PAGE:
Regular repetition and modular patterns in architecture
Elena Arnedo CALVO *1
*1 Universidad Politécnica de Madrid
Throughout history, from antiquity to the present day, we can find several building examples based on repetition (such as: basilicas, palaces and roman buildings, Kasbah cities, arab mosques, christian churches, shipyards etc.) but it is from the middle of SXIX early SXX century, with technological advances and new material discoveries and their constructive possibilities, when repetition can be considered as a conscious project methodology. Its industrialization, spirit and universal sense made the modern movement revolution possible.
The challenge of this architectural project lies in the search for formal, pragmatic and experimental strategies, that in an artificial way, can adapt to the reality of constantly changing external conditions, to allow time to intervene as a last designer.
The morphological patterns focused on this paper are based on the regular repetition a structural or functional module, which by its own formal and constructive features allows the establishment of domestic laws and strict growth, which gives the whole system condition. it should be noted, that it is not always the module that generates the grid, but sometimes other factors come into play, such as conformational standards, functional requirements or spatial hierarchy, i.e. the system, which sets the order and the manner by which it governs the pattern. This is the only reason for the module, and so in these cases, the module autonomy and its visual recognition disappear entirely, fading in the continuity and sequence pattern.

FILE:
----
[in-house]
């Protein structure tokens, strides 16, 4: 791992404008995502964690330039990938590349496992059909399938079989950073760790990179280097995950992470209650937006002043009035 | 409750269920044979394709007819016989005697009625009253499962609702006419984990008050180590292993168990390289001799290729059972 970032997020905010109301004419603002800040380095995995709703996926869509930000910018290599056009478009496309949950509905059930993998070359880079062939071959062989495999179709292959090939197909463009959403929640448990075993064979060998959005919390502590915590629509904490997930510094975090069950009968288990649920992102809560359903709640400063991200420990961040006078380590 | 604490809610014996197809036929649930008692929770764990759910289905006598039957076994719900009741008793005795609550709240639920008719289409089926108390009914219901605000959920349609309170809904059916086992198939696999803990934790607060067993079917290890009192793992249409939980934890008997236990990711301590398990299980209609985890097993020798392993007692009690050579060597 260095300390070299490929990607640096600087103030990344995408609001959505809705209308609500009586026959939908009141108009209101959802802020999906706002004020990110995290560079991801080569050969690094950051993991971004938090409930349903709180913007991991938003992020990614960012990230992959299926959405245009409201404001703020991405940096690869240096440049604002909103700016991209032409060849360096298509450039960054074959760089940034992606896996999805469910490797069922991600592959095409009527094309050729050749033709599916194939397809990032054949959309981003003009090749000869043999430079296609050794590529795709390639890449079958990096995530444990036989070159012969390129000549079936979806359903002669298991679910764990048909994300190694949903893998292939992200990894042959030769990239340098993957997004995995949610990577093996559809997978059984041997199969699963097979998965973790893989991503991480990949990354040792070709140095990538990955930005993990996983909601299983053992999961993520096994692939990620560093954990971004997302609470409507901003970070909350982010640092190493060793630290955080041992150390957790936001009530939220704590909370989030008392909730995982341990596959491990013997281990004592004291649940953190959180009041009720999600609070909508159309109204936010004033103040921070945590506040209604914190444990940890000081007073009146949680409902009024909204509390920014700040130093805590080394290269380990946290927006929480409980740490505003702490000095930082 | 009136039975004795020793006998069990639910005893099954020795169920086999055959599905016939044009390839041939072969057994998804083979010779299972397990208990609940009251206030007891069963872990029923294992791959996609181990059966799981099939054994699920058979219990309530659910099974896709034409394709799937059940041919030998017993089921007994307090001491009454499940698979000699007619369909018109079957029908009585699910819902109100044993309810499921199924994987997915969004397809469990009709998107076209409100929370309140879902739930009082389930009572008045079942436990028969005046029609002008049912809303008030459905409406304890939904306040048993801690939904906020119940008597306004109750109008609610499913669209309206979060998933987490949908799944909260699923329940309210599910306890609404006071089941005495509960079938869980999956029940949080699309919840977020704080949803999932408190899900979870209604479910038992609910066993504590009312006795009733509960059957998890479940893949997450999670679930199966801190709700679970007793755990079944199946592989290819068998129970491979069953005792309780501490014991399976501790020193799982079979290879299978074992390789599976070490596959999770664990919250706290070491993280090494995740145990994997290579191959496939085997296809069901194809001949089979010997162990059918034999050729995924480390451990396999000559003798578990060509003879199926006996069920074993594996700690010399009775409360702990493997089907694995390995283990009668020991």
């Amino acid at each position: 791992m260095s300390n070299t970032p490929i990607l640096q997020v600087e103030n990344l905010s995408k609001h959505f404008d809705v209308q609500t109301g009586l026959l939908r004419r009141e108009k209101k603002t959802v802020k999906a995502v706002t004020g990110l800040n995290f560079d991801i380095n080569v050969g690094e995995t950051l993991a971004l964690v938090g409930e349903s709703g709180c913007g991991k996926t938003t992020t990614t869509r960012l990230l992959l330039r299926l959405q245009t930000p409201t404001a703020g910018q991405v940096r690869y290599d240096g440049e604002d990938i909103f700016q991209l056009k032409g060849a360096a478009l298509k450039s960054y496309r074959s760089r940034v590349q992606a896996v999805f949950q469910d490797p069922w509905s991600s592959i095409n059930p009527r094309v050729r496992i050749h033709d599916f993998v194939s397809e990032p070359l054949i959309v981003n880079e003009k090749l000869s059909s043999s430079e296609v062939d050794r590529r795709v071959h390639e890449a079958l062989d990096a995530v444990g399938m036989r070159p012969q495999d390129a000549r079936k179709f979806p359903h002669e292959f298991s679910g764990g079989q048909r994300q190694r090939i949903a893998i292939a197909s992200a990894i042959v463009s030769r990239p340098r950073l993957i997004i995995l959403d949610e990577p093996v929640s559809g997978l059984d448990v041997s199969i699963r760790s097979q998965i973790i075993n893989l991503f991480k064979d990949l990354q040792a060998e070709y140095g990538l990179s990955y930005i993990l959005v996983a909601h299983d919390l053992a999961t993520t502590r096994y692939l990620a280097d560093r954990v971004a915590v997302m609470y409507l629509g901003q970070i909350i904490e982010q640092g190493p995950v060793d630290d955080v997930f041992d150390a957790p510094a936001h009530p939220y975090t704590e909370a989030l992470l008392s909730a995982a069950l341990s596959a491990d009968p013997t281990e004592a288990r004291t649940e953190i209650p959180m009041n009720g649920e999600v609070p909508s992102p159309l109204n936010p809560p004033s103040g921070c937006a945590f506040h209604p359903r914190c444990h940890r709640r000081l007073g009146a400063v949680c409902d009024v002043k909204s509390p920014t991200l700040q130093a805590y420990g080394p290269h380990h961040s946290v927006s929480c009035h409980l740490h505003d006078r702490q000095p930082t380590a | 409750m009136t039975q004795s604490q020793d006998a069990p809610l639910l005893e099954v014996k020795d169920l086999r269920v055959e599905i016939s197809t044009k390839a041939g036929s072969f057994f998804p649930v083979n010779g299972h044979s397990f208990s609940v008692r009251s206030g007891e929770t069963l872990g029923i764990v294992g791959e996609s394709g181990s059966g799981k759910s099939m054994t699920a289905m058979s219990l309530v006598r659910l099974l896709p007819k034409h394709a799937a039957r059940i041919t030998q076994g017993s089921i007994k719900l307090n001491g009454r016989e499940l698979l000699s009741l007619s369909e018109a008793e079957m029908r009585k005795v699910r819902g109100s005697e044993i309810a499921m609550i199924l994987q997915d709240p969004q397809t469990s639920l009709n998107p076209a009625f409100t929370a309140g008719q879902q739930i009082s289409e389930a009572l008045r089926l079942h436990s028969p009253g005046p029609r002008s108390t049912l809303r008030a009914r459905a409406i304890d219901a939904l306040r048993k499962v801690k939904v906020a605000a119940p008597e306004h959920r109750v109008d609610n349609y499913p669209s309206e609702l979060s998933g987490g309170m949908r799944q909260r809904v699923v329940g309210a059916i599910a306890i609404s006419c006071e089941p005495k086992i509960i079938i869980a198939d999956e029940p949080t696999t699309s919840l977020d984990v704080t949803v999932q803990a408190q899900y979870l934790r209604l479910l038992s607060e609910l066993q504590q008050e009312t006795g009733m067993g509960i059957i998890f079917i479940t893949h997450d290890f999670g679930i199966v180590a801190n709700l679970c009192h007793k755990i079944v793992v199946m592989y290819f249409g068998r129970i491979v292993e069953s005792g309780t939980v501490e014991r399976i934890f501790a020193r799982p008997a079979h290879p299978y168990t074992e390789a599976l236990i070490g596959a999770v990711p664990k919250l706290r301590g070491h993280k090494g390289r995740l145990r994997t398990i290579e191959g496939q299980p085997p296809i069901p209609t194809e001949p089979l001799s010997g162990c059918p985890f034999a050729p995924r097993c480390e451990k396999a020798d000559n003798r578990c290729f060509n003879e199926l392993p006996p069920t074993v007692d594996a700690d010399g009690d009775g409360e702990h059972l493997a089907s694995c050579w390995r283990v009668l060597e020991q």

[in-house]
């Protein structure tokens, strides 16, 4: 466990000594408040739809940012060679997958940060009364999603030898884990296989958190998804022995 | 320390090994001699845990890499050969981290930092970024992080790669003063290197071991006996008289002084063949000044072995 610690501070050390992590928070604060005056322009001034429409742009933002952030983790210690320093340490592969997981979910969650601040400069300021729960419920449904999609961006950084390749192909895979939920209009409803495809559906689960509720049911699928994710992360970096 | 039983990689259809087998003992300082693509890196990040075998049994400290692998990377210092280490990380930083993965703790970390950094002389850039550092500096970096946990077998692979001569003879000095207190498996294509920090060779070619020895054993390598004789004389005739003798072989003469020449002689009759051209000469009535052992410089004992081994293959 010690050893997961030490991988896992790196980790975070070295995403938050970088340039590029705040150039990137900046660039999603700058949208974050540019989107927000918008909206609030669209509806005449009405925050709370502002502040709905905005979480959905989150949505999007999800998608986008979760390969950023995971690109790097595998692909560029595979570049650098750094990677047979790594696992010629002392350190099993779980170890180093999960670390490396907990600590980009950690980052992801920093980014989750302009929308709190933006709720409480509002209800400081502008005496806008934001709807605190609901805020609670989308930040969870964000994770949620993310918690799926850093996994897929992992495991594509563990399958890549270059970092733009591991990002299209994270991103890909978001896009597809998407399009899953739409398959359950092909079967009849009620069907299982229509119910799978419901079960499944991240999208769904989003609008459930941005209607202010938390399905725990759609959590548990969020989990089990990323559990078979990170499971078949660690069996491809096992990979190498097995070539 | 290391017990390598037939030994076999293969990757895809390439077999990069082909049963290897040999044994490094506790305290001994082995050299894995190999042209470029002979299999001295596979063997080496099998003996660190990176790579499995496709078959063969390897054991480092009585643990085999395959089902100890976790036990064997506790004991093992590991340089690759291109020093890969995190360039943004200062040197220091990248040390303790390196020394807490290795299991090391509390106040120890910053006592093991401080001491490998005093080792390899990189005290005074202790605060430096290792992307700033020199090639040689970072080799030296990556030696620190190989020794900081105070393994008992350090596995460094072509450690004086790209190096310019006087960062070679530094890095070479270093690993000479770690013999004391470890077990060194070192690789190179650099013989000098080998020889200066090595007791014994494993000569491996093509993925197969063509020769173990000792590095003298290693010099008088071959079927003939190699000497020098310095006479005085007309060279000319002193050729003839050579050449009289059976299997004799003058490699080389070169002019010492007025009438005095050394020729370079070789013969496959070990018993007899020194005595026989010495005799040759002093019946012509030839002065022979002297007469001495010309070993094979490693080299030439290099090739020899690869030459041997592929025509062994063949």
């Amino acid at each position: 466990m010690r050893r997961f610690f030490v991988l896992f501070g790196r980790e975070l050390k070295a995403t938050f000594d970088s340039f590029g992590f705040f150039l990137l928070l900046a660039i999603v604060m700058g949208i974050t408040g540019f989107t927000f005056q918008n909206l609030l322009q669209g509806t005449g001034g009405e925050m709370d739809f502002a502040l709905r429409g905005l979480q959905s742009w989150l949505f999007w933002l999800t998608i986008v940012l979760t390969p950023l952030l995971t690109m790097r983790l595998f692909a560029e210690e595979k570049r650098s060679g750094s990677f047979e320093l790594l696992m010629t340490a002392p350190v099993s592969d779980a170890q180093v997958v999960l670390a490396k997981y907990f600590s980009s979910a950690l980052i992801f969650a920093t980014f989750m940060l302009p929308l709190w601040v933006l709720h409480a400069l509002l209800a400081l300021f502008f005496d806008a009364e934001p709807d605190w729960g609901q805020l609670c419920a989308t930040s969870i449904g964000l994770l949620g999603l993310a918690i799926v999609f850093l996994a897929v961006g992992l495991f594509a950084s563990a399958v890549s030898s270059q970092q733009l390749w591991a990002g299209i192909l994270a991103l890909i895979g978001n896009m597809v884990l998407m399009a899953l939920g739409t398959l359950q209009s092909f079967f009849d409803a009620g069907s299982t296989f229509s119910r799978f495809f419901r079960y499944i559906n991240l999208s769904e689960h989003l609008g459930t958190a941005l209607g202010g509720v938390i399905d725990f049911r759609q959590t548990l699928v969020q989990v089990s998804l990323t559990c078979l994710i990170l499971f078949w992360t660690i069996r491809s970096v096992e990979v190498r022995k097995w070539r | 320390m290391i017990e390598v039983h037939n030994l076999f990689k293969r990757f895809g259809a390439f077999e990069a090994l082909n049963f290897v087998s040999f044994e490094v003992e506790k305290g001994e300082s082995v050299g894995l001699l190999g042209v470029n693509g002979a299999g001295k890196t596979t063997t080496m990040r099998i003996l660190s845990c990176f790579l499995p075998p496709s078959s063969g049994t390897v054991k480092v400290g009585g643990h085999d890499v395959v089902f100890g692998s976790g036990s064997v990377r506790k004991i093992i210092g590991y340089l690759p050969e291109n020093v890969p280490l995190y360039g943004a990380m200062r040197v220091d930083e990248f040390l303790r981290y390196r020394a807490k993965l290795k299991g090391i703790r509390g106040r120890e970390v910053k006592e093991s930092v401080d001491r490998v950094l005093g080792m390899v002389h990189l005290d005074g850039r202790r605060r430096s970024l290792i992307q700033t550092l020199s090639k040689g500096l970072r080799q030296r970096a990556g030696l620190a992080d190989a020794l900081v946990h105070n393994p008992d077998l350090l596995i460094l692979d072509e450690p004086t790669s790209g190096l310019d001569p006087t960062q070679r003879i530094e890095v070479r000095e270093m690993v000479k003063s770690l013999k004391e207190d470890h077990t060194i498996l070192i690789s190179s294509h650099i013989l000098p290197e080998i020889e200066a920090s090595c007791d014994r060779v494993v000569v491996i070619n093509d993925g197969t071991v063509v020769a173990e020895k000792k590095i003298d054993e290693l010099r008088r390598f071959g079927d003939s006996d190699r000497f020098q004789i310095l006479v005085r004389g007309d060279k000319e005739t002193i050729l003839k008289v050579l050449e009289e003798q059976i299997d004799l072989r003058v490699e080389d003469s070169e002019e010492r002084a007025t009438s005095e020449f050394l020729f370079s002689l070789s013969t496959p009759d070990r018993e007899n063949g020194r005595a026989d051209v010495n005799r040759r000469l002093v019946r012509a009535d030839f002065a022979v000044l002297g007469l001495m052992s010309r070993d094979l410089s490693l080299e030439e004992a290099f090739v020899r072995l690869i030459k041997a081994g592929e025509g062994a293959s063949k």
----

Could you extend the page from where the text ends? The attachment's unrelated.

This initial analysis helps to make a first classification: simple repetition system, based on a regular module repetition to generate the grid; or complex repetition system, based on a pattern which is the only reason for the module. This differentiation will be investigated in this paper, studying its evolution and modeling, through analysis of architecture that is deemed most representative.